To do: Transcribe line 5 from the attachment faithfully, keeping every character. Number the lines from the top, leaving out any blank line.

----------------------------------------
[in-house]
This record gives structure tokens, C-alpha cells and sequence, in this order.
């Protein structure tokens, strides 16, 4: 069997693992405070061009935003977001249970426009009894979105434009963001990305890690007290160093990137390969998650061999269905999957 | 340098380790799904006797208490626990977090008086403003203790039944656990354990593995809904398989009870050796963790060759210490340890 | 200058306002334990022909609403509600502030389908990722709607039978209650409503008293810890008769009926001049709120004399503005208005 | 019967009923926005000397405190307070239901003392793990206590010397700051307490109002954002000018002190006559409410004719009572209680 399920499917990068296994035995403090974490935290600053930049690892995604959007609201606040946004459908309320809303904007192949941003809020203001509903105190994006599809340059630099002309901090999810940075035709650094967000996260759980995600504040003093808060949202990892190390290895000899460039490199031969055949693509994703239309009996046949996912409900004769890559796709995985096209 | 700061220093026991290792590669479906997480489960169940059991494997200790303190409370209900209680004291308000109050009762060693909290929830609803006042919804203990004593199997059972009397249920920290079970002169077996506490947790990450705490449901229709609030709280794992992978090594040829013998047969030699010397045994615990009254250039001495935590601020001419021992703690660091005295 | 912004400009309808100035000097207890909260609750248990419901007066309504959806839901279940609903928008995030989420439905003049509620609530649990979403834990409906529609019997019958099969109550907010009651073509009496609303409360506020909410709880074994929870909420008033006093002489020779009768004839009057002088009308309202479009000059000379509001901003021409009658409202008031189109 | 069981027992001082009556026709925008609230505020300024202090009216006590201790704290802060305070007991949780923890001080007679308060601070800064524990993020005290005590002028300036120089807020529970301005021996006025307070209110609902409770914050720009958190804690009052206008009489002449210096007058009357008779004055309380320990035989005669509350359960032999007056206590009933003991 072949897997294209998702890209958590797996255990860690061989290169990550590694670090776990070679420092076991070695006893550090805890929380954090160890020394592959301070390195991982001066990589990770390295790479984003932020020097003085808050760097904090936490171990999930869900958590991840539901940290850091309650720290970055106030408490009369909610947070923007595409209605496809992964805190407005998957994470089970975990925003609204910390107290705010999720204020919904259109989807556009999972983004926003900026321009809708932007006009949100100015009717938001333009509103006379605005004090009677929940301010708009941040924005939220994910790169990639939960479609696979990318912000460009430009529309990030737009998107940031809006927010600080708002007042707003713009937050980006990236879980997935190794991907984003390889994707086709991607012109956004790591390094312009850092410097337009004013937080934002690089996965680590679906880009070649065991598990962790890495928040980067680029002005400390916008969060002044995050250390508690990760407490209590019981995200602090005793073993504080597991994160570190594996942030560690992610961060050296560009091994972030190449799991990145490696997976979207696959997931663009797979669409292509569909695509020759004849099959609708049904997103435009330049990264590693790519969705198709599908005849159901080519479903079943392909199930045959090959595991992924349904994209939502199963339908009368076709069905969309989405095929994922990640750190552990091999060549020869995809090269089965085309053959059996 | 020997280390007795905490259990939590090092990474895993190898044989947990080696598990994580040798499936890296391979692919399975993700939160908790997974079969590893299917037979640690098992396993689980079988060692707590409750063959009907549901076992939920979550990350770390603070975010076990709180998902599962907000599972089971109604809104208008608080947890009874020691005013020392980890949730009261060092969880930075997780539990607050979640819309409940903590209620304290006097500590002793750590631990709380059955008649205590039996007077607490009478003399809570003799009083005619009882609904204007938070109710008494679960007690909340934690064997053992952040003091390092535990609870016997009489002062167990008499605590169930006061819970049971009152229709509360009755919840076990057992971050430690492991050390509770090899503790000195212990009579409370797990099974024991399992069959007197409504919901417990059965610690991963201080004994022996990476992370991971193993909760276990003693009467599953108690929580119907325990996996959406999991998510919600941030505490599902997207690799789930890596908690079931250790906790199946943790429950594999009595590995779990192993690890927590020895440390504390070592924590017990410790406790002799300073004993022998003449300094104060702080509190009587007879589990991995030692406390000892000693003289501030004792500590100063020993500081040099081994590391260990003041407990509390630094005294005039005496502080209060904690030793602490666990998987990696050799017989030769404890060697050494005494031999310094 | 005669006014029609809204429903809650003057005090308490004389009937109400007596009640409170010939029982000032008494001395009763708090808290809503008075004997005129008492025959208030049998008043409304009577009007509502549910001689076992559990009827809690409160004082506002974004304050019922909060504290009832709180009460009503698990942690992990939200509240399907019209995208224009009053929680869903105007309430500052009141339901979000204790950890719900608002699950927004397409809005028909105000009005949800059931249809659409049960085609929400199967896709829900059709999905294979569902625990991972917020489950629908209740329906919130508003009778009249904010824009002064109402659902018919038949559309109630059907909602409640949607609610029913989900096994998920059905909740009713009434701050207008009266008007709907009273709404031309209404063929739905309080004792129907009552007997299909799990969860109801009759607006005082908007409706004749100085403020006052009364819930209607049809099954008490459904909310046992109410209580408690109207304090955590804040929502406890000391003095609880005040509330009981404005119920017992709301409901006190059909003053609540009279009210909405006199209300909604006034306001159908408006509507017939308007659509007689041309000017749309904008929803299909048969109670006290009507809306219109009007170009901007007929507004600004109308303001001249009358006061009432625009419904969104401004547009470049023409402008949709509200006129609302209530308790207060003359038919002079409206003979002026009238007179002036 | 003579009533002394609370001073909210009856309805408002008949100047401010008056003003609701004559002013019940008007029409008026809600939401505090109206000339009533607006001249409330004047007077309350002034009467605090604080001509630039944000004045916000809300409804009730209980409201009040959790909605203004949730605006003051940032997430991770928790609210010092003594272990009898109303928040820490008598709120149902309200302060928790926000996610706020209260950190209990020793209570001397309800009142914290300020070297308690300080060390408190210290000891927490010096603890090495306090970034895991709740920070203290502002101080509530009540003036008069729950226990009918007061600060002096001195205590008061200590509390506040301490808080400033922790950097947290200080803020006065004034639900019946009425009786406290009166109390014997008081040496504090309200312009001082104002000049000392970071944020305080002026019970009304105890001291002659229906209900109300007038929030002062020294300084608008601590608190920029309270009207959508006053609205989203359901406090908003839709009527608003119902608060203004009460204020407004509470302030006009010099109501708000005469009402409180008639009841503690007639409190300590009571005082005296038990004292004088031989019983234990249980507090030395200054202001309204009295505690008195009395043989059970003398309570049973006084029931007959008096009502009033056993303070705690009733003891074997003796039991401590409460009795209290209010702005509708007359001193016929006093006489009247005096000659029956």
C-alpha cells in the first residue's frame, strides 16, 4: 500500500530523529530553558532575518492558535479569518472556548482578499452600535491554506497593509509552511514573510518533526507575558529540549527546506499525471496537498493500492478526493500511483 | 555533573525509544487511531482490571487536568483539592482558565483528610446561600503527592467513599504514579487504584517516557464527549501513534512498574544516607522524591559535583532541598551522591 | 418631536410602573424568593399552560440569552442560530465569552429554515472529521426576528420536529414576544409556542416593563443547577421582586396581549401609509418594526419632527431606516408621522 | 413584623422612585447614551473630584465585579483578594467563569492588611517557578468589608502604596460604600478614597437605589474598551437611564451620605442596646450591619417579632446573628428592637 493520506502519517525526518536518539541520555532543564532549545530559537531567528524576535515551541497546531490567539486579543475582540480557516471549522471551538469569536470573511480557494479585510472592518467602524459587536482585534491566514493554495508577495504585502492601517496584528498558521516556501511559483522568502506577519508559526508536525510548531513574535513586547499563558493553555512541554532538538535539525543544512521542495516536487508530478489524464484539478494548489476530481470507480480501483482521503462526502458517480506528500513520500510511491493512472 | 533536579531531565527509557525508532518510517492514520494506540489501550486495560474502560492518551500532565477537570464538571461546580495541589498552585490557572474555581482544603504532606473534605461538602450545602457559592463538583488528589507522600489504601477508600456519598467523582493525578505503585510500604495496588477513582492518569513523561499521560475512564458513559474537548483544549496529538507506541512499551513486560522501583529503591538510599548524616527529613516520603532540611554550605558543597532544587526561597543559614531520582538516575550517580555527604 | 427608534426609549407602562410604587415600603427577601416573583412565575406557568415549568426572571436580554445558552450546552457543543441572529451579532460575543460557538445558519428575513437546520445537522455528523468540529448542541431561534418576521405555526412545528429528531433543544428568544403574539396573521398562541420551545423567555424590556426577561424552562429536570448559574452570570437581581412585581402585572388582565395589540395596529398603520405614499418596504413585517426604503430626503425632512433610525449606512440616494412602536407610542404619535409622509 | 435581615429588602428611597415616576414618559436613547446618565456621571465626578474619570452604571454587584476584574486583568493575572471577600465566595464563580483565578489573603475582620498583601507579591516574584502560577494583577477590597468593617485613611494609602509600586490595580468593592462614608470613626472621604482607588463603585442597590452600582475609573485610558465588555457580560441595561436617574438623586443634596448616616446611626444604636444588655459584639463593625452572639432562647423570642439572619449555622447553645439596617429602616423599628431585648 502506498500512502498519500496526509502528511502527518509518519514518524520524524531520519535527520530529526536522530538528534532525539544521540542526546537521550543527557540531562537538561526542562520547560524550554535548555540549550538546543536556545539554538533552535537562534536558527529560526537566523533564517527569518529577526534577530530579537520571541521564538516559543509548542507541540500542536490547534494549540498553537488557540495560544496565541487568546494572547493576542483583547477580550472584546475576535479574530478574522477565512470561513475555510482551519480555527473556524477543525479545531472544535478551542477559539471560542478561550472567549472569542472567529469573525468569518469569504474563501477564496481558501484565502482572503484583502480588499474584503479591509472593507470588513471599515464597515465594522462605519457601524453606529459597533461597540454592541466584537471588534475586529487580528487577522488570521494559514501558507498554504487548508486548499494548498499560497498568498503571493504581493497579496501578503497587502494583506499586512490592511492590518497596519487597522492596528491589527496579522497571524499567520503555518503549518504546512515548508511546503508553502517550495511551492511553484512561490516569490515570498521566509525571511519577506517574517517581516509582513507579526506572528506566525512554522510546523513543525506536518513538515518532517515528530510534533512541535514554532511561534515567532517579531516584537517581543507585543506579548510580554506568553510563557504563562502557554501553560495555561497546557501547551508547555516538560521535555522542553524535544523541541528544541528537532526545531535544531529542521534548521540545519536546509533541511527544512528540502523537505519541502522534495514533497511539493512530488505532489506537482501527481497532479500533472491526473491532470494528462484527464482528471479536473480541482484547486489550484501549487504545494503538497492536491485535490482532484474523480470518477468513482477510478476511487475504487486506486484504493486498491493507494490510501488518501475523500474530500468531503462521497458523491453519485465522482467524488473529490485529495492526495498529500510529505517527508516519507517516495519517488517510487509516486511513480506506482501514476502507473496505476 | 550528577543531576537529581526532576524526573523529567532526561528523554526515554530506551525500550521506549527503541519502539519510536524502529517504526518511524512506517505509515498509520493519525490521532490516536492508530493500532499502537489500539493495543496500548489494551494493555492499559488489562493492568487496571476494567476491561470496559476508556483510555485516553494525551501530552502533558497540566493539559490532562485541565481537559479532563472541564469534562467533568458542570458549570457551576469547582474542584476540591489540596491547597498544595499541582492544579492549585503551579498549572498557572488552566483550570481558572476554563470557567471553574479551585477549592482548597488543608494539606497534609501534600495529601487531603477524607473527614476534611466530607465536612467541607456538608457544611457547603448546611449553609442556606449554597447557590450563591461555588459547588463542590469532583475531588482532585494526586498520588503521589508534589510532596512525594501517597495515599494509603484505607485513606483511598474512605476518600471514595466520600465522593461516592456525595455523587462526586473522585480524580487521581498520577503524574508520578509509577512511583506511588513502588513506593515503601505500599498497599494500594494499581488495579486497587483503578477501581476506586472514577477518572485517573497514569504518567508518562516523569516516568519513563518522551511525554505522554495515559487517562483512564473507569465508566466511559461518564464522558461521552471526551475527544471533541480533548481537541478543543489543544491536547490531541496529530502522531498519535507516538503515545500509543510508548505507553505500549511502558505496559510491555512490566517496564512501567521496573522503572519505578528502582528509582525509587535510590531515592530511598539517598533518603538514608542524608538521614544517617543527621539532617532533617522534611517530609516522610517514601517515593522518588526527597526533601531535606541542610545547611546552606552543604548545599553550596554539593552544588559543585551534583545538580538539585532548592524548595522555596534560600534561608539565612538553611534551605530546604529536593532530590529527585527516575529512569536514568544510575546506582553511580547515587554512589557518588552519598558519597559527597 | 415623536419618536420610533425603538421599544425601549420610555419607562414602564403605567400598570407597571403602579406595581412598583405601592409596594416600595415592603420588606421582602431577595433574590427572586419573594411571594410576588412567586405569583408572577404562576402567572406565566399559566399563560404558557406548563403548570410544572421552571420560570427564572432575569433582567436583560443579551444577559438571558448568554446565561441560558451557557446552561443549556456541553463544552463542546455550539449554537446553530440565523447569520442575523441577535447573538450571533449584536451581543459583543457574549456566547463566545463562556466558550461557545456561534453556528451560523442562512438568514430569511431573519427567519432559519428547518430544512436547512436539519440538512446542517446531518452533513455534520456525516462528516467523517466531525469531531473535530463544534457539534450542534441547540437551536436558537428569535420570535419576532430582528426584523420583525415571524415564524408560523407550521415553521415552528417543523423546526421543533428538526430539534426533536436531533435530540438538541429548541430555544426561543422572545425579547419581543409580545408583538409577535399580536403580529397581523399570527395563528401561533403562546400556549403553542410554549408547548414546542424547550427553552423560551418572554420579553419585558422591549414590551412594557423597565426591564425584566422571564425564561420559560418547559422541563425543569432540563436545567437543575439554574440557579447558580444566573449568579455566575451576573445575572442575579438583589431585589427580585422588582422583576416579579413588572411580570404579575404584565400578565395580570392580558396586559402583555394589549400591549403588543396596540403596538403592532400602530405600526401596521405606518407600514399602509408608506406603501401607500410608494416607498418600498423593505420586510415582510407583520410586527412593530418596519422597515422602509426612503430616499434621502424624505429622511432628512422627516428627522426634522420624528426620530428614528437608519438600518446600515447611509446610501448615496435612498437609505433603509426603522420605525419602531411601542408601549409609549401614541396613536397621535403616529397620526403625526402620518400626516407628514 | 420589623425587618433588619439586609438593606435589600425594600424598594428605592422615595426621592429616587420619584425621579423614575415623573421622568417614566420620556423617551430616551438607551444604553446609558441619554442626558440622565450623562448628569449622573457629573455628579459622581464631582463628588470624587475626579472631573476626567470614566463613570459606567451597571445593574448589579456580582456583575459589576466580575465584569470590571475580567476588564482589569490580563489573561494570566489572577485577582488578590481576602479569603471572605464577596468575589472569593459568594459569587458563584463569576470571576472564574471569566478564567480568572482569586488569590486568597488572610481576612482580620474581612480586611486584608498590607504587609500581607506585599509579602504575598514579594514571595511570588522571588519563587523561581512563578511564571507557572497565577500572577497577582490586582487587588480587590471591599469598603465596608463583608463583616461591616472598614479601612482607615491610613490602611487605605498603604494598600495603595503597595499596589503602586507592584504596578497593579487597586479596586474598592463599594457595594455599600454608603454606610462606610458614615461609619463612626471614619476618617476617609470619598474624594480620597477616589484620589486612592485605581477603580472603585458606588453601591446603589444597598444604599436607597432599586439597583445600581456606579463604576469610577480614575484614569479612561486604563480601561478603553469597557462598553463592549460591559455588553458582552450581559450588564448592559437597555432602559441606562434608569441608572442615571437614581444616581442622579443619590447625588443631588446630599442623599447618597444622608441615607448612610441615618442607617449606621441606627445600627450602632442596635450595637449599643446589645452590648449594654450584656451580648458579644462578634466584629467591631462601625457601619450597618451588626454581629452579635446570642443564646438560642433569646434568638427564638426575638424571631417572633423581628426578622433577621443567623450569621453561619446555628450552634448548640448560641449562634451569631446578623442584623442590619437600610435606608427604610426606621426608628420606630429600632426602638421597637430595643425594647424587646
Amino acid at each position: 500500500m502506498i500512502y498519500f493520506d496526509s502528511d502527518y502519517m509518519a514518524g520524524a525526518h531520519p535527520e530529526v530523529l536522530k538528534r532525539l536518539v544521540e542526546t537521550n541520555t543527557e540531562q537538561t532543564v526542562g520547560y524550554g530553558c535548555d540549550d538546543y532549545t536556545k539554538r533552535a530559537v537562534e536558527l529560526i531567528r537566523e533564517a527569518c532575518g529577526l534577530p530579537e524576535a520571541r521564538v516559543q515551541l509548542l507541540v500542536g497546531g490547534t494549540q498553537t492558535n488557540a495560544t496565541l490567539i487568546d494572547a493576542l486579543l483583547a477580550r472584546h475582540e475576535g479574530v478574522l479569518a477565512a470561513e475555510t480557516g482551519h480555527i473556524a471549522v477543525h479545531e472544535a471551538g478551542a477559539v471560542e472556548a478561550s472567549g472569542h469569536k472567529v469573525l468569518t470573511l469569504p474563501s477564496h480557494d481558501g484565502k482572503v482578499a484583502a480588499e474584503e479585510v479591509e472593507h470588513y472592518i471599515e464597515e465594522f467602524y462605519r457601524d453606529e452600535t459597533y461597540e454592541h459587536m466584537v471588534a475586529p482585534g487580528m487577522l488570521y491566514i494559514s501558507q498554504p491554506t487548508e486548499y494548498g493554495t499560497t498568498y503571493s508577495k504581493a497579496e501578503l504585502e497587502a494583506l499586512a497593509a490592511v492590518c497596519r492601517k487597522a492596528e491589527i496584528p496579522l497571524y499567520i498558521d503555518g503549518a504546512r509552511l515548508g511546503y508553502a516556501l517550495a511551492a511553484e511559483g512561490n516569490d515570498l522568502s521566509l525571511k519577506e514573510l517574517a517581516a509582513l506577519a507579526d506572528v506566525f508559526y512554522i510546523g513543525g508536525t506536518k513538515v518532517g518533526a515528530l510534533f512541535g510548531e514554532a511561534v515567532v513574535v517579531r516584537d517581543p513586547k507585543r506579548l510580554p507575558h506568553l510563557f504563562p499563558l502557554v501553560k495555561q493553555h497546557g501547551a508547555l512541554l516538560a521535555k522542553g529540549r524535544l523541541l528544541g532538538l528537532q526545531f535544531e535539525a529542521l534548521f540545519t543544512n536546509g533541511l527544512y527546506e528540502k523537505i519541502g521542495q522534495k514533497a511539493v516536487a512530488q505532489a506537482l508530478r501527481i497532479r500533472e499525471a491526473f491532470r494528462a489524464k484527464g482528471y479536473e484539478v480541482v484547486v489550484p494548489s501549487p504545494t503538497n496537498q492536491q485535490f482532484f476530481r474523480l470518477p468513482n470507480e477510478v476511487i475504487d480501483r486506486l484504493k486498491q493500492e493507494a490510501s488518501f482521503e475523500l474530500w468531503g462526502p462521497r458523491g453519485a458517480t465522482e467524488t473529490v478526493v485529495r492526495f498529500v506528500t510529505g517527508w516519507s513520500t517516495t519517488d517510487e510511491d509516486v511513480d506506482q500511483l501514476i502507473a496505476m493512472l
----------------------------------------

Amino acid at each position: 500500500m502506498i500512502y498519500f493520506d496526509s502528511d502527518y502519517m509518519a514518524g520524524a525526518h531520519p535527520e530529526v530523529l536522530k538528534r532525539l536518539v544521540e542526546t537521550n541520555t543527557e540531562q537538561t532543564v526542562g520547560y524550554g530553558c535548555d540549550d538546543y532549545t536556545k539554538r533552535a530559537v537562534e536558527l529560526i531567528r537566523e533564517a527569518c532575518g529577526l534577530p530579537e524576535a520571541r521564538v516559543q515551541l509548542l507541540v500542536g497546531g490547534t494549540q498553537t492558535n488557540a495560544t496565541l490567539i487568546d494572547a493576542l486579543l483583547a477580550r472584546h475582540e475576535g479574530v478574522l479569518a477565512a470561513e475555510t480557516g482551519h480555527i473556524a471549522v477543525h479545531e472544535a471551538g478551542a477559539v471560542e472556548a478561550s472567549g472569542h469569536k472567529v469573525l468569518t470573511l469569504p474563501s477564496h480557494d481558501g484565502k482572503v482578499a484583502a480588499e474584503e479585510v479591509e472593507h470588513y472592518i471599515e464597515e465594522f467602524y462605519r457601524d453606529e452600535t459597533y461597540e454592541h459587536m466584537v471588534a475586529p482585534g487580528m487577522l488570521y491566514i494559514s501558507q498554504p491554506t487548508e486548499y494548498g493554495t499560497t498568498y503571493s508577495k504581493a497579496e501578503l504585502e497587502a494583506l499586512a497593509a490592511v492590518c497596519r492601517k487597522a492596528e491589527i496584528p496579522l497571524y499567520i498558521d503555518g503549518a504546512r509552511l515548508g511546503y508553502a516556501l517550495a511551492a511553484e511559483g512561490n516569490d515570498l522568502s521566509l525571511k519577506e514573510l517574517a517581516a509582513l506577519a507579526d506572528v506566525f508559526y512554522i510546523g513543525g508536525t506536518k513538515v518532517g518533526a515528530l510534533f512541535g510548531e514554532a511561534v515567532v513574535v517579531r516584537d517581543p513586547k507585543r506579548l510580554p507575558h506568553l510563557f504563562p499563558l502557554v501553560k495555561q493553555h497546557g501547551a508547555l512541554l516538560a521535555k522542553g529540549r524535544l523541541l528544541g532538538l528537532q526545531f535544531e535539525a529542521l534548521f540545519t543544512n536546509g533541511l527544512y527546506e528540502k523537505i519541502g521542495q522534495k514533497a511539493v516536487a512530488q505532489a506537482l508530478r501527481i497532479r500533472e499525471a491526473f491532470r494528462a489524464k484527464g482528471y479536473e484539478v480541482v484547486v489550484p494548489s501549487p504545494t503538497n496537498q492536491q485535490f482532484f476530481r474523480l470518477p468513482n470507480e477510478v476511487i475504487d480501483r486506486l484504493k486498491q493500492e493507494a490510501s488518501f482521503e475523500l474530500w468531503g462526502p462521497r458523491g453519485a458517480t465522482e467524488t473529490v478526493v485529495r492526495f498529500v506528500t510529505g517527508w516519507s513520500t517516495t519517488d517510487e510511491d509516486v511513480d506506482q500511483l501514476i502507473a496505476m493512472l